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Monday 2 October 2023 Dublin: 11°C
Progressive Democrats (PD) Mary Harney and Michael McDowell in 2007.
Opinion Boston, or Berlin? No, we'll take Sweden or Denmark - this was our ‘Hygge’ election
A status quo government is unlikely to represent the need for change, writes Dr Rory Hearne.

THE UNPRECEDENTED DEMAND for change on housing, homelessness, health, childcare, pensions and climate change, expressed by voters in the General Election cannot be ignored.

Underpinning the shift in political party support was a desire for a radical change in the direction of government policy. For decades, there has been a debate over what the ideological view of Irish people is on public services, the state, society, and economy.

Are we in favour of US-style pro-market, individualism, small state, low taxes and high inequality? Or are we in favour of prioritising society and quality of life, public services, regulating the market (particularly housing), public investment, higher taxes and reducing inequality?

Boston, or Berlin?

The question posed in July 2000 by the then Enterprise Minister and Progressive Democrat, Mary Harney was Boston or Berlin? She maintained at the time that we were ideologically closer to Boston.

The Boston view was most clearly expressed by her former colleague, Minister for Justice, Michael McDowell in 2004 when he maintained that inequality was both inevitable and an incentive.

But this election was a definitive (and particularly for those in their 40s and under) vote in favour of a more equality oriented, social-democratic type society and economy, like Sweden and Denmark.

This was our ‘Hygge’ election (the Danish concept of ‘cosiness’) – we want the affordable public childcare and quality of life of Denmark, the Vienna public housing model, a  universal public health system, and to end homelessness like Finland.

Two-thirds of the exit poll respondents (65%) said they were in favour of increasing spending on public services instead of tax cuts. People see our society being fractured and disintegrating and are not just concerned about themselves –they do not see inequality, poverty and homelessness as inevitable, ‘normal’ and resulting from the individual’s fault.

They want the structures – of government, of the economy – to help people and solve social issues. This indicates that a profound cultural and ideological shift has taken place in Ireland.

This was a vote for a caring society to be prioritised over an inequality generating economy. It was a vote that extended the desire for rights and equality in our personal lives and relationships (visible in Marriage Equality and Repeal) into our society and economy – in housing, health, and jobs.

A failed political system

Many people are disgusted looking at the political pantomime and infantile games of the larger parties refusing to respect the mandate for change that was voted on while the social crises worsen.

Families are being evicted into homelessness daily, renters are struggling and a generation is being locked out of having their own home and as a result, their life is on hold, their future is slipping away from them, children are growing up in hotels and hubs with devastating impact, early years educators are leaving their jobs because of the lack of a decent wage, the health system needs urgent support, while major inequalities exist such unacceptable levels of child poverty.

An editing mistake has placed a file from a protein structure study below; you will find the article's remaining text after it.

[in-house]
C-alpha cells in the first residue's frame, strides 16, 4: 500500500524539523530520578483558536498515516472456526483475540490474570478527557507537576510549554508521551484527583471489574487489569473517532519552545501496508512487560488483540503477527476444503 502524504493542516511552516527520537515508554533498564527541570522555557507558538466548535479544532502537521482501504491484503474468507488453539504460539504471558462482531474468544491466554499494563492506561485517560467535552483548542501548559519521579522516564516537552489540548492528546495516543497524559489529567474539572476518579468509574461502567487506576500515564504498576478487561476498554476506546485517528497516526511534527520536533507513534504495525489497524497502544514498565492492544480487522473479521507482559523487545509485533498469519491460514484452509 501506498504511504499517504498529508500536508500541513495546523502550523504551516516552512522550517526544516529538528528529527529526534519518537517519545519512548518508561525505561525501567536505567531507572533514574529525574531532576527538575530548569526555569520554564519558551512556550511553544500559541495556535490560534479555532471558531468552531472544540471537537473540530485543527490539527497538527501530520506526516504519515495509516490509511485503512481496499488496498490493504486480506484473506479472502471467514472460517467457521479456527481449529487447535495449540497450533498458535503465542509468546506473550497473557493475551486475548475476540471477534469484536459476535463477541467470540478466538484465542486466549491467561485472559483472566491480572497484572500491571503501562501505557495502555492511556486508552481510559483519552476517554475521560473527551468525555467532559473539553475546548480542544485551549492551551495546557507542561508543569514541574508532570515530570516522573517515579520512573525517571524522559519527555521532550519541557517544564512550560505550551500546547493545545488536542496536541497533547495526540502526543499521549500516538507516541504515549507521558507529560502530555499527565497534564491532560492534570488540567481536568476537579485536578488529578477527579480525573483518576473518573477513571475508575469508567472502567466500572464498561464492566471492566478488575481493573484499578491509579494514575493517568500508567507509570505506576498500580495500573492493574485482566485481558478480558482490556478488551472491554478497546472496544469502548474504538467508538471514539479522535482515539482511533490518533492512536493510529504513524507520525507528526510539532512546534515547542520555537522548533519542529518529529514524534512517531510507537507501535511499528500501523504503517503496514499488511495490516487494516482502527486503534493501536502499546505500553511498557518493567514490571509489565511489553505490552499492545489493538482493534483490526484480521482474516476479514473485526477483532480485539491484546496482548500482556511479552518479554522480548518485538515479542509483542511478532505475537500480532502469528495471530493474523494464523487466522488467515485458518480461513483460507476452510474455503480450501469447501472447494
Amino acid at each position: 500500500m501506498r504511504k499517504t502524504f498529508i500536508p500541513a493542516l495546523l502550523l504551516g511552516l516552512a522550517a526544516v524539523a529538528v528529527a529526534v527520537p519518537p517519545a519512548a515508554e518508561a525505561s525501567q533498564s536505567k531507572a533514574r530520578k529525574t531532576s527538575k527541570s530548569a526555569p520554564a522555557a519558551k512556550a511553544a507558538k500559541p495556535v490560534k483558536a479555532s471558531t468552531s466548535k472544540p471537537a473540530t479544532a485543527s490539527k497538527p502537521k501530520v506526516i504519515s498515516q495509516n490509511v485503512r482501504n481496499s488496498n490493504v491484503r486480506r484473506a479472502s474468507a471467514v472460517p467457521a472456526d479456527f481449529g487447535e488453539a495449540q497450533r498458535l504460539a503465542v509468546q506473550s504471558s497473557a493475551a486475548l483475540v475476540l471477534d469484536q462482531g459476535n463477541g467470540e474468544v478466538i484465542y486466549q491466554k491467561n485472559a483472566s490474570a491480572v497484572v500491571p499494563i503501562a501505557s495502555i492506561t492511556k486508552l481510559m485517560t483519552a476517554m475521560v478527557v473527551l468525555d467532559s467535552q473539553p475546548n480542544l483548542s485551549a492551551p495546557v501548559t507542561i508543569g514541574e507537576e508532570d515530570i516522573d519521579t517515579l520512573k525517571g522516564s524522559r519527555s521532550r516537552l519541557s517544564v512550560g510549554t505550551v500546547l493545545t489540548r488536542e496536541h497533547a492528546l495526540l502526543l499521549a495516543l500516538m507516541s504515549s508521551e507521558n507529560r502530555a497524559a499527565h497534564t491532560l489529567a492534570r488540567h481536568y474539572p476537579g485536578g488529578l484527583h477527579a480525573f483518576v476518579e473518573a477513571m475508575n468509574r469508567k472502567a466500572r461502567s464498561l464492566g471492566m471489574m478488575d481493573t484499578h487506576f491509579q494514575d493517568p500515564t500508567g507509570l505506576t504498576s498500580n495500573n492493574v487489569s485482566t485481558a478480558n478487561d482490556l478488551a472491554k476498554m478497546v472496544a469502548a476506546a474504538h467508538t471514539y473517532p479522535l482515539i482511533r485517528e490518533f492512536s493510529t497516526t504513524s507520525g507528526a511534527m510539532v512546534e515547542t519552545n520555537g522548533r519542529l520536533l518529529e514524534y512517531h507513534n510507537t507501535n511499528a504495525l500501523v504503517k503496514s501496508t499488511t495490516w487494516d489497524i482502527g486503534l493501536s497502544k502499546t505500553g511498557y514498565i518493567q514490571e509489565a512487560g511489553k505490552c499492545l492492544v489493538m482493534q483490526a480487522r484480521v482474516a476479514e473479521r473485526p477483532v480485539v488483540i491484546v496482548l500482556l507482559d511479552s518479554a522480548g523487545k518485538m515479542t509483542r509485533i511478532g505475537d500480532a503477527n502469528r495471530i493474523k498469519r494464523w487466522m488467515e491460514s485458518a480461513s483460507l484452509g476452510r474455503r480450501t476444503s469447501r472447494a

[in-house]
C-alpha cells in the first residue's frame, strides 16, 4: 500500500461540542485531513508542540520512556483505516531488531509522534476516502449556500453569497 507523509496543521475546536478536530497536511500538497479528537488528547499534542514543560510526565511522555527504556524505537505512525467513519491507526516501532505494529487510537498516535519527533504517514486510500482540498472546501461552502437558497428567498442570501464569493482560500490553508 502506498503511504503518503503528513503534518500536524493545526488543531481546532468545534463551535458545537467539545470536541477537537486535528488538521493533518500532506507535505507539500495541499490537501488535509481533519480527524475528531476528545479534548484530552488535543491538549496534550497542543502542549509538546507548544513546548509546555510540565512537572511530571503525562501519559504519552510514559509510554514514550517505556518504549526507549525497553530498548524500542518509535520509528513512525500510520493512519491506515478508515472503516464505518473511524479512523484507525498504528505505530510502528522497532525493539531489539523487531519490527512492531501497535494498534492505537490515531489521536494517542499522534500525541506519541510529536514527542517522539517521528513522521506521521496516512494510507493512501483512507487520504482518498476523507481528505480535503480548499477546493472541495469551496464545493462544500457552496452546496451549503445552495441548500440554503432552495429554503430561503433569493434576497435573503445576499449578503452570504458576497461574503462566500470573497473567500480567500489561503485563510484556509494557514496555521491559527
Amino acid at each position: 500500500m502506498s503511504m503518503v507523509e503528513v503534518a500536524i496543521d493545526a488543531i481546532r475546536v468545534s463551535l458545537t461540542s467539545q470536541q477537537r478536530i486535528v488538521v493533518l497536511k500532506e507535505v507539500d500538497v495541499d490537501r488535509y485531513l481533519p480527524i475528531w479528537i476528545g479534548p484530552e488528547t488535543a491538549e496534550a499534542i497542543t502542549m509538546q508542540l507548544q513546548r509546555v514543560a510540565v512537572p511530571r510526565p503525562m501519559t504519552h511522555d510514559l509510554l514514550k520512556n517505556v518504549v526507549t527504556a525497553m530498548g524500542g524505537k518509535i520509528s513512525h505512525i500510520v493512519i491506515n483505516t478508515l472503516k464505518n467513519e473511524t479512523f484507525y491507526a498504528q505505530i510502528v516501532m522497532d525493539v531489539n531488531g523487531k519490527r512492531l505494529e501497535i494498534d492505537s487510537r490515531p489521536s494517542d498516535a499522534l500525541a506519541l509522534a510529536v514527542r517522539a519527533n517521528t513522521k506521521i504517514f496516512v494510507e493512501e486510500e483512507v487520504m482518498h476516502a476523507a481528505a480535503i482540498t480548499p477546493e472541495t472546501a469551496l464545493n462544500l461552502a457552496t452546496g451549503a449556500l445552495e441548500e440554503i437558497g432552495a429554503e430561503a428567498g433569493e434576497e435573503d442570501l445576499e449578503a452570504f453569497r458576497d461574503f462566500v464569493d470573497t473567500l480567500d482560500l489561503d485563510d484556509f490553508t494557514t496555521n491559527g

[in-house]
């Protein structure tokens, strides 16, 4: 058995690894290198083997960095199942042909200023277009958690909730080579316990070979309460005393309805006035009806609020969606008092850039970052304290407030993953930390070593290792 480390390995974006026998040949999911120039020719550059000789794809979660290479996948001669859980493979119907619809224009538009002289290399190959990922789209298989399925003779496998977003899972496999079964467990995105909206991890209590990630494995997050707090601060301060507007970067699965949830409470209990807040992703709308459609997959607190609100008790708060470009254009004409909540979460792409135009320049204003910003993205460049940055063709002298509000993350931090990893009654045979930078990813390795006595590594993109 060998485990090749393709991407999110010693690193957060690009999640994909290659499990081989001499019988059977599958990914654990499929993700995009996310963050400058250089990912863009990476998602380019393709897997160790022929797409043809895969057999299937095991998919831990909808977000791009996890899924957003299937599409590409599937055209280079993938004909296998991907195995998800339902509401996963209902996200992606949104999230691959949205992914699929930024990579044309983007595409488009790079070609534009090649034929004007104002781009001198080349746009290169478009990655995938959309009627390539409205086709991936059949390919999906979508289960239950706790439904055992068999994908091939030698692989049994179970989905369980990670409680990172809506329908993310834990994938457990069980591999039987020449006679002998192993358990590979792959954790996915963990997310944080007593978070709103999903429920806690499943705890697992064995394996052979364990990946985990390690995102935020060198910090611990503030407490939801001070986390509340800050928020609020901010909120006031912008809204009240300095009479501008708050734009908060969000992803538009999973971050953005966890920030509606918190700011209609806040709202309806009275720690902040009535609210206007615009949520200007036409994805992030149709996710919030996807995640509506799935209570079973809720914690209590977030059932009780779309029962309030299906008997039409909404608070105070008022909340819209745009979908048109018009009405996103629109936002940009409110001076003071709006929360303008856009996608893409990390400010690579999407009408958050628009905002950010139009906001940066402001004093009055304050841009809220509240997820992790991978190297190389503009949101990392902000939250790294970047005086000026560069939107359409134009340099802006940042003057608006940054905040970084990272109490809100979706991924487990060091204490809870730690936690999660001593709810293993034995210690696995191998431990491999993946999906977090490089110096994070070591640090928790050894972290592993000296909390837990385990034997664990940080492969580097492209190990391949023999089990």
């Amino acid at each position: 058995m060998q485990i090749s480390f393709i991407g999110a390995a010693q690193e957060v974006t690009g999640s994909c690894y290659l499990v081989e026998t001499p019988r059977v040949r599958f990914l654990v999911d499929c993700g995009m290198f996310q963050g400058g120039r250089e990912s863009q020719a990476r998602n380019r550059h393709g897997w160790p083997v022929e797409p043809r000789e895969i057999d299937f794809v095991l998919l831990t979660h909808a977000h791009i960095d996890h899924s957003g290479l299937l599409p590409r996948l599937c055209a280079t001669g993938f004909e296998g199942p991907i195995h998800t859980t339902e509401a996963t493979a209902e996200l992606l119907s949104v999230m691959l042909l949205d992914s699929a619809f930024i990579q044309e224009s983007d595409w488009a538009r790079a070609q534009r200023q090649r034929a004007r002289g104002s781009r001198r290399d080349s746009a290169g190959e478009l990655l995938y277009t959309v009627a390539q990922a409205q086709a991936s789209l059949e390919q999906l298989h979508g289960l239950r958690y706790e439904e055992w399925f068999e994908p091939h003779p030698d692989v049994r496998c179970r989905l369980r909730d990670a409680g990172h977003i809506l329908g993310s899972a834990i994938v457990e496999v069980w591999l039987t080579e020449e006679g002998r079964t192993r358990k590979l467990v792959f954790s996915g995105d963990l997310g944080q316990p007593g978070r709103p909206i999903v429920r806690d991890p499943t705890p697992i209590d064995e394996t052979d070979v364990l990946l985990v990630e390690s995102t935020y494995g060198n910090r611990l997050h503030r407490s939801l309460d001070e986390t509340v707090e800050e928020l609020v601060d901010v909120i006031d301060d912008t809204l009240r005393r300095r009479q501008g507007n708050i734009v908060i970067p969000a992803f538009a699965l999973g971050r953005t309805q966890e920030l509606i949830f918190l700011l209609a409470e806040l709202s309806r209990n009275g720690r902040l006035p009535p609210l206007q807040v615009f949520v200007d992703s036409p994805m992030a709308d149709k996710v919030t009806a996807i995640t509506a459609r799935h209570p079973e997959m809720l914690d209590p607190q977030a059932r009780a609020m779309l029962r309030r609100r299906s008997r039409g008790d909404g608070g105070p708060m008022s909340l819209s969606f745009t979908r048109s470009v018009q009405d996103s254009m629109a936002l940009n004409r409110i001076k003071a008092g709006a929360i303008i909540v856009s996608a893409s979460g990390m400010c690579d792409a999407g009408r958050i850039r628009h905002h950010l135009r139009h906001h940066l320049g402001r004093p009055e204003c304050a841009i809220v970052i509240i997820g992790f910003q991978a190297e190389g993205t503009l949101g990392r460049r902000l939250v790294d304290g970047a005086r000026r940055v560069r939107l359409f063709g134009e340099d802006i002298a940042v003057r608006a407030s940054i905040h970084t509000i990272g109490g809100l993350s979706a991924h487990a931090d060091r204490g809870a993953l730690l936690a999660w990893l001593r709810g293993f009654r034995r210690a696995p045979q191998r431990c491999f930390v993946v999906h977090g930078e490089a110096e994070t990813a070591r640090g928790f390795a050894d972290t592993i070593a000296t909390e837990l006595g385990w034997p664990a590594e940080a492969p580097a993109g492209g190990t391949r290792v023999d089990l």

The public wants our politicians to cop on and grow up, talk to each other and work together to address these issues.

This election was a social earthquake in Irish terms, where the two dominant centre-right parties of Fine Gael and Fianna Fáil received their lowest ever combined support, at just 43% of voters.

6478 Sinn Fein rally Sinn Fein rally. Pictured are (l to r) Pearse Doherty, Michelle O'Neill, Mary Lou McDonald, Eoin O'Broin and Louise O'Reilly as Sinn Fein held a rally in Liberty Hall, Dublin.

Not all about Sinn Féin

While the focus has been on Sinn Féin (who received 24.5% of first preference votes), it is important to highlight that the vote for major change included an additional 20% voting for the Social Democrats, the Greens, PBP, Labour and Left independents.

Combined, then the Left received around 43%, its highest ever support, and on par to the support of Fine Gael and Fianna Fáil. Initially accepting of the groundswell for ‘change’ expressed in the election, Fianna Fáil, Fine Gael and many in the media have been trying to undermine it since.

Sinn Féin has been criticised with near-hysteria over things such as its recent public meetings. Yet these meetings are, like public protests, a central aspect of a mature vibrant democracy, and all parties hold them.

Is this part of a strategy to deflect from the underpinning change desired in the election? Is it in order to legitimise Fine Gael returning to power, in coalition with Fianna Fáil, despite the clear demand in the election for a dramatic shift in direction to prioritise societal issues and a change in Government?

The claim that 75% of the electorate didn’t vote for Sinn Féin is true. But only a minority, 42%, voted for Fine Gael and Fianna Fáil. The Exit polls showed that a majority wanted major change with 48% seeking a change of government, 31% saying the “country needs a radical change in direction”, while just 21% happy for the current government to continue.

A status quo government, following the same policies and values, is unlikely to represent the extent and type of change demanded. If they cannot include the main parties who represented major change, then it would seem that another election is required.

Dr Rory Hearne is Lecturer in Social Policy, Maynooth University, Author of ‘Housing Shock: The Irish Housing Crisis & How to solve it’ and an Independent candidate for Seanad NUI.

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